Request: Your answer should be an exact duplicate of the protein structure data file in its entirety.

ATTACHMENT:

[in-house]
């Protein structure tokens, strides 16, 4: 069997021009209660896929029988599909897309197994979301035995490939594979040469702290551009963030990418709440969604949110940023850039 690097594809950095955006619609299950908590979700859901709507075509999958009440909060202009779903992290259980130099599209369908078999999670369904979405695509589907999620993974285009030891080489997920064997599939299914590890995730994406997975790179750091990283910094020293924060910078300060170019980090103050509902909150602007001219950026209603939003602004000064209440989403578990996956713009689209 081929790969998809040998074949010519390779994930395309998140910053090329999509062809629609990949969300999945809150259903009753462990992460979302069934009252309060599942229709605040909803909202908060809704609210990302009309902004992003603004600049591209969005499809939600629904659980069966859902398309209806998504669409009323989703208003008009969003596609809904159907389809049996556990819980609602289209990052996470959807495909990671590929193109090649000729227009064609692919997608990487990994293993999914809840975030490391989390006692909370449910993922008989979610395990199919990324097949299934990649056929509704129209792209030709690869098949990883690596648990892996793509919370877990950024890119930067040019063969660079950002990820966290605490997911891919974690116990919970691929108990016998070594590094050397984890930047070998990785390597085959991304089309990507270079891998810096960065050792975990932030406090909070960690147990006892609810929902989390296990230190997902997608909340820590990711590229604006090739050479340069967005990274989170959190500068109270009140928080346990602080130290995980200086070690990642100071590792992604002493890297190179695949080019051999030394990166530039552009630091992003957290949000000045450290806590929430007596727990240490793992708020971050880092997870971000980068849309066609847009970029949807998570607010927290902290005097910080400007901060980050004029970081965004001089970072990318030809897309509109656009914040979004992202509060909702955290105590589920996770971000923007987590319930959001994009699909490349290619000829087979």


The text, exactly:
[in-house]
């Protein structure tokens, strides 16, 4: 069997021009209660896929029988599909897309197994979301035995490939594979040469702290551009963030990418709440969604949110940023850039 690097594809950095955006619609299950908590979700859901709507075509999958009440909060202009779903992290259980130099599209369908078999999670369904979405695509589907999620993974285009030891080489997920064997599939299914590890995730994406997975790179750091990283910094020293924060910078300060170019980090103050509902909150602007001219950026209603939003602004000064209440989403578990996956713009689209 081929790969998809040998074949010519390779994930395309998140910053090329999509062809629609990949969300999945809150259903009753462990992460979302069934009252309060599942229709605040909803909202908060809704609210990302009309902004992003603004600049591209969005499809939600629904659980069966859902398309209806998504669409009323989703208003008009969003596609809904159907389809049996556990819980609602289209990052996470959807495909990671590929193109090649000729227009064609692919997608990487990994293993999914809840975030490391989390006692909370449910993922008989979610395990199919990324097949299934990649056929509704129209792209030709690869098949990883690596648990892996793509919370877990950024890119930067040019063969660079950002990820966290605490997911891919974690116990919970691929108990016998070594590094050397984890930047070998990785390597085959991304089309990507270079891998810096960065050792975990932030406090909070960690147990006892609810929902989390296990230190997902997608909340820590990711590229604006090739050479340069967005990274989170959190500068109270009140928080346990602080130290995980200086070690990642100071590792992604002493890297190179695949080019051999030394990166530039552009630091992003957290949000000045450290806590929430007596727990240490793992708020971050880092997870971000980068849309066609847009970029949807998570607010927290902290005097910080400007901060980050004029970081965004001089970072990318030809897309509109656009914040979004992202509060909702955290105590589920996770971000923007987590319930959001994009699909490349290619000829087979």